The International Union for Conservation of Nature (IUCN) and the International Institute for International Development (IIED) are proud to launch the guidance and associated tools to implement the Local Communities: First Line of Defence against Illegal Wildlife Trade (FLoD) methodology. FLoD seeks to better understand the conditions for stronger engagement of local communities to combat illegal wildlife trade.
Combating the surge of illegal wildlife trade (IWT) devastating wildlife populations is an urgent global priority for conservation. The sudden and rapid escalation of IWT on the international agenda has been driven by a drastic increase in poaching of Africa’s iconic elephants and rhinoceroses and concerns for other already endangered taxa such as tigers and pangolins. The crisis has attracted over US$350 million in donor and government funding in recent years, primarily directed at increased enforcement.
The role of local communities in combating illegal wildlife trade is being increasingly recognised as central to effective anti-poaching strategies. While this is enshrined in a number of recent global policy statements and commitments, little guidance is available on how to effectively engage communities in practice.
“Local Communities: First Line of Defense against Illegal Wildlife Trade (FloD)” aims to help address this gap. Developed by IIED, IUCN,IUCN CEESP/SSC Sustainable Use and Livelihoods Specialist Group, and the IUCN/SSC African Elephant Specialist Group, the initiative is a multi-stakeholder action research approach designed for use by an independent team of local stakeholders and project designers or implementers working with communities.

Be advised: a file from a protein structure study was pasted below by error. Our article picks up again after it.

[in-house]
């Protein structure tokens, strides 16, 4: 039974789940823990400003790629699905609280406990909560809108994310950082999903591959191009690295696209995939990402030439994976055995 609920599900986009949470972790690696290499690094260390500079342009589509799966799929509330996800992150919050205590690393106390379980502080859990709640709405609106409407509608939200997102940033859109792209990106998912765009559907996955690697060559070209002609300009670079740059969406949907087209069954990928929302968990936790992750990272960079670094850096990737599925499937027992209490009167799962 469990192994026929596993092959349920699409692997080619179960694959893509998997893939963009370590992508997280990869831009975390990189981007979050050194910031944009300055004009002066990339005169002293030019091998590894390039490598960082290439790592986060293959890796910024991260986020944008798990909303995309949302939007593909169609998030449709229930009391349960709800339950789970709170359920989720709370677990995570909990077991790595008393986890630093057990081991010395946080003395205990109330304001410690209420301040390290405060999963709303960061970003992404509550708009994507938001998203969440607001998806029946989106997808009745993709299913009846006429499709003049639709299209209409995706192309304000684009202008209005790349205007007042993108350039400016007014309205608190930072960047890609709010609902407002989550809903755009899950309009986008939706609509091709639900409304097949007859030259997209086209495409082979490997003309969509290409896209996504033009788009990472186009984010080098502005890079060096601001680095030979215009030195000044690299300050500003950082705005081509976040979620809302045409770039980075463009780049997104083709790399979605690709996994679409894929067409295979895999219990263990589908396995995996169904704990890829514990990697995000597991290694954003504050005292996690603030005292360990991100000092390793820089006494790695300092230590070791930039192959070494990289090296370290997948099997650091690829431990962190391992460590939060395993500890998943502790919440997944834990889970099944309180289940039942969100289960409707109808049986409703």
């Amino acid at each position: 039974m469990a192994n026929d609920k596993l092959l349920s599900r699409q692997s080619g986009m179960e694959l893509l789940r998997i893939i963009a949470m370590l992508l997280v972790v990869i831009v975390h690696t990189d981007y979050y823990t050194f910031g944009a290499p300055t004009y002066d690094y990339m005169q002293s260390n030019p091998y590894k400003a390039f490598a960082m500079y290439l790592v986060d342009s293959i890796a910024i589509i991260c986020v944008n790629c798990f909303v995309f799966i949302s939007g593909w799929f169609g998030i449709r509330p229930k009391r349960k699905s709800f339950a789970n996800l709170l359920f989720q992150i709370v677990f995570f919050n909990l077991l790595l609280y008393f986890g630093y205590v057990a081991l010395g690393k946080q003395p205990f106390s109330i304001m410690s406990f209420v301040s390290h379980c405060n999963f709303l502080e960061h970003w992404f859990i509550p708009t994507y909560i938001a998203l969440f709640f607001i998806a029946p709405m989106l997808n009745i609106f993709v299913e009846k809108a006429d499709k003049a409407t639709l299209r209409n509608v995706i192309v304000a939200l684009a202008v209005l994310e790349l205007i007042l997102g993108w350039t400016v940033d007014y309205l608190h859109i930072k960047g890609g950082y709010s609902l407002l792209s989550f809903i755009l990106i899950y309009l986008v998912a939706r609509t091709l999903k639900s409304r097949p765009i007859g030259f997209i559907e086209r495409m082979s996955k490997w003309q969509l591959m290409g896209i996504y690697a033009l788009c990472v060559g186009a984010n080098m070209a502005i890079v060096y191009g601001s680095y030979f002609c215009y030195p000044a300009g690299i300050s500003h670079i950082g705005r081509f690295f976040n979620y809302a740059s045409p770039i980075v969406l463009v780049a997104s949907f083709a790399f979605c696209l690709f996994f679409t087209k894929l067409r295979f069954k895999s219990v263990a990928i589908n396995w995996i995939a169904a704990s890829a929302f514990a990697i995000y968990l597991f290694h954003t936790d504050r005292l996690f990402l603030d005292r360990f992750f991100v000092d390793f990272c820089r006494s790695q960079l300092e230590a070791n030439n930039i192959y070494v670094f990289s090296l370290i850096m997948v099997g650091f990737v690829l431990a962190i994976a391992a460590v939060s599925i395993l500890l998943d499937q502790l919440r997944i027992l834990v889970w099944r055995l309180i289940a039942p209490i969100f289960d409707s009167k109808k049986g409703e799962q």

So far, the initiative has entailed testing the methodology in three case study sites in Kenya: the Olderkesi Conservancy adjacent to the Maasai Mara National Reserve; Kilitome Conservancy adjacent to Amboseli National Park, and Olkiramatian & Shompole Group Ranches. Additional scoping work and initial site visits conducted in Southern Africa have also helped to refine the methodology, which is now detailed in a guidance document and associated tools available in English, French and Portuguese.
Emerging lessons from the implementation of FLoD so far demonstrate that while it is essential to engage communities as partners in combating illegal wildlife trade, context is critical as even communities from similar cultural backgrounds have diverse sets of tangible and intangible incentives and costs that influence their behaviour. The FLoD initiative appears to be successful in teasing apart these differences, bringing out community voice, and identifying ways of improving interventions to combat illegal wildlife trade at the community level. This is useful guidance for conservation organizations, policy-makers and donors.
Informed by growing experience in the application of the methodology and lessons learnt from different contexts, implementing partners will continue to update and refine the FLoD process, and simplify it where possible.
The FLoD initiative is supported by the UK Government’s Illegal Wildlife Trade Challenge Fund, the U.S. Department of Interior, and the United States Agency for International Development (USAID) in partnership with Kenya Wildlife Conservancies Association, Big Life Foundation, Cottars’ Safari Service, Southern Rift Association of Landowners, WWF in Namibia and WWF South Africa.